This question might be better suited for the later chapters in this book, but I'll ask it now. With the author's claim that humans have been mildly polygynous (90), should modern humans push towards monogamy with a hope to "reconfigure" our genes for future generations? Will monogamy benefit future humans by creating a stronger sense of family and community, or are they products of institutionalized religious practices (my assumption, I haven't read chapter 4 yet) that should be forgotten because they cause more stress by veering away from our "roots?" -Michael
"Male jealousy should focus on sexual infidelity, and males should be quite unforgiving of it; a female, though she’ll hardly applaud a partner’s extracurricular activities, since they consume time and divert resources, should be more concerned with emotional infidelity—" (1116 in Kindle) Is this true for everyone or could this be an overgeneralization? Evidence? -Alyssa
Asymmetry in mate choice
P64 What men want: age asymmetry; youth and beauty; male/female differences in jealousy.
"Male jealousy should focus on sexual infidelity, and males should be quite unforgiving of it; a female, though she’ll hardly applaud a partner’s extracurricular activities, since they consume time and divert resources, should be more concerned with emotional infidelity—" (1116 in Kindle) Is this true for everyone or could this be an overgeneralization? Evidence? -Alyssa
In chapter 3, page 63, Wright claims that in a high MPI species such as humans, female "competition with other females is inevitable" since they want to monopolize a man's attention in order for their offspring (and themselves) to survive. Though the statement may seem superficial, I agree with it. From experience and observation, it is easy to see that oftentimes girls can be very nasty with each other, especially in their early and prime reproductive years. -Anon
When I was reading the part in chapter 4 about how monogamous societies are more peaceful because sexually frustrated men are more dangerous and prone to crime. I was curious why that is and if the class knows anything about or has any opinions on that. -Katherine
P69 Reproductive incentives for women to cheat; significance of size of testes
Page 71 and page 90 describe evidence for the theory that early humans were polygamous (testes weight and sexual dimoprhism in size). Comments?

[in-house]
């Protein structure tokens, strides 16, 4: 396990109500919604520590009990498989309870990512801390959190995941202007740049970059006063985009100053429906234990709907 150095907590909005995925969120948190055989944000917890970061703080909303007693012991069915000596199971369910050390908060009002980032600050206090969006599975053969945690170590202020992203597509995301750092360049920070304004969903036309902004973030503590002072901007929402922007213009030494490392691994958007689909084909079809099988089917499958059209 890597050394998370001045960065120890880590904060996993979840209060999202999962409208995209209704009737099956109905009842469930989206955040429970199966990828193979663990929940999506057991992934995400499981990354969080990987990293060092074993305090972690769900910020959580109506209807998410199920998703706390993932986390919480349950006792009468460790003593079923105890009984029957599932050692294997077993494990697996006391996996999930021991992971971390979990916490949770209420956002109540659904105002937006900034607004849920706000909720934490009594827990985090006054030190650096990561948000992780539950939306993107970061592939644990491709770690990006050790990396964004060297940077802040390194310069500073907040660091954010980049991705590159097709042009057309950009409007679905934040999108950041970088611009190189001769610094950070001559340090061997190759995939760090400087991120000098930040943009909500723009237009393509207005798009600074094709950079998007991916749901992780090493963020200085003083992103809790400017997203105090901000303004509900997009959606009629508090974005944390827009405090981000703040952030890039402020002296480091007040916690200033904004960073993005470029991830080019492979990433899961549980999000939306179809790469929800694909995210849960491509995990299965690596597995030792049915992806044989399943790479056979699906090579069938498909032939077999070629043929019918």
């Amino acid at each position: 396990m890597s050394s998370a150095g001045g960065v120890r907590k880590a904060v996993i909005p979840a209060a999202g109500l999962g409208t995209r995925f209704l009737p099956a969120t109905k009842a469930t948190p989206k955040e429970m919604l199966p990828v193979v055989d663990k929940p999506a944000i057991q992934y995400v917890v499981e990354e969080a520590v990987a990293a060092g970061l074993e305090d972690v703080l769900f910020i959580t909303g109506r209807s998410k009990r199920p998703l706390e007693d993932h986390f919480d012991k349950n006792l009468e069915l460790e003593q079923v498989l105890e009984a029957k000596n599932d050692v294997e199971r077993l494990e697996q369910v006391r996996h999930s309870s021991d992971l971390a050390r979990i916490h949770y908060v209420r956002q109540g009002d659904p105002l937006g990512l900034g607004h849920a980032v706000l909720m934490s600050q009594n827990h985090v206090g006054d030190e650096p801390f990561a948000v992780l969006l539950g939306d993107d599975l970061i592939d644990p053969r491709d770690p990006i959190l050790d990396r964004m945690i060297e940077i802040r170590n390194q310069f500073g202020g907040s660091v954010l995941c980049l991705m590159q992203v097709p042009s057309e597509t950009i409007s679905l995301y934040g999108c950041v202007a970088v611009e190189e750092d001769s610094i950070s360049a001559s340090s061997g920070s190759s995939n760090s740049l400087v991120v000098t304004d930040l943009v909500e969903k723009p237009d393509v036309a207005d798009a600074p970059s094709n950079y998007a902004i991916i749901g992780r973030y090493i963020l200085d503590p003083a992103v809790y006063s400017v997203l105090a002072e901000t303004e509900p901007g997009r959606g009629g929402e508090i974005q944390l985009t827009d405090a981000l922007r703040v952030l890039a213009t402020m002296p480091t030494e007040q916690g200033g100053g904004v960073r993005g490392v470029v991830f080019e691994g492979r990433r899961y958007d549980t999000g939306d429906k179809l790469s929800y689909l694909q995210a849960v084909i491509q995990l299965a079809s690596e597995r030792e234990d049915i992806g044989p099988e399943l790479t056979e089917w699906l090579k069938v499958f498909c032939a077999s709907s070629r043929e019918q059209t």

P72, 78 Madonna/Whore dichotomy
In some cases, is it possible that humans may be putting emphasis on finding certain traits in a partner that are actually less beneficial to survival? For example, can the behaviors leading to the Madonna-Whore dichotomy actually hinder one's ability to create a larger amount of offspring and are there other behaviors that may have a similar negative effect? Joshua
QUESTIONS FROM DON
Compare current American practices on marrige with more stable traditional monogamous and polygynous societies, (Wright,90). Why does Wright say we have the worst of both worlds (104)?
How might concealed ovulation have aided reproductive fitness? (We’ll return to this I suspect).
What is Wright’s Madonna/Whore dichotomy? Is it just objectively valid, valid only as a stereotyped reaction by males, or just invalid?
P93 Monogamy/Polygyny and economic stratification
"It is easy for well-educated, upper-class women to scoff at the idea that any self-respecting woman would willingly suffer the degradation of polygyny, or to deny that women place great emphasis on a husband's income. But upper-class women seldom even meet a man with a low income, much less face the prospect of marrying one. Their milieu is so economically homogenous that they don't have to worry about finding a minimally adequate provider." (p. 95) -Laura
"If women could anticipate a reduction in their own fertility, why would they still choose polygyny? Evidence suggests that they [polygymous Mormon women] chose it because the children of polygynous men had increased fertility, high enough to offset the low fertility of polygynous women themselves" (Josephson). I think this statement follows along the lines of Wright's claim that ancestral women would chose polygyny if it meant better support for their offspring. http://onlinelibrary.wiley.com/doi/10.1002/ajhb.10045/abstract. -Michael
"...inequality among males is more socially destructive— in ways that harm women and men— than inequality among women" (1733 Kindle). Agree or disagree? In what ways do you see women dealing with inequality? Passive aggression is the usual stereotype for women. Alyssa
Which gender does monogamy serve?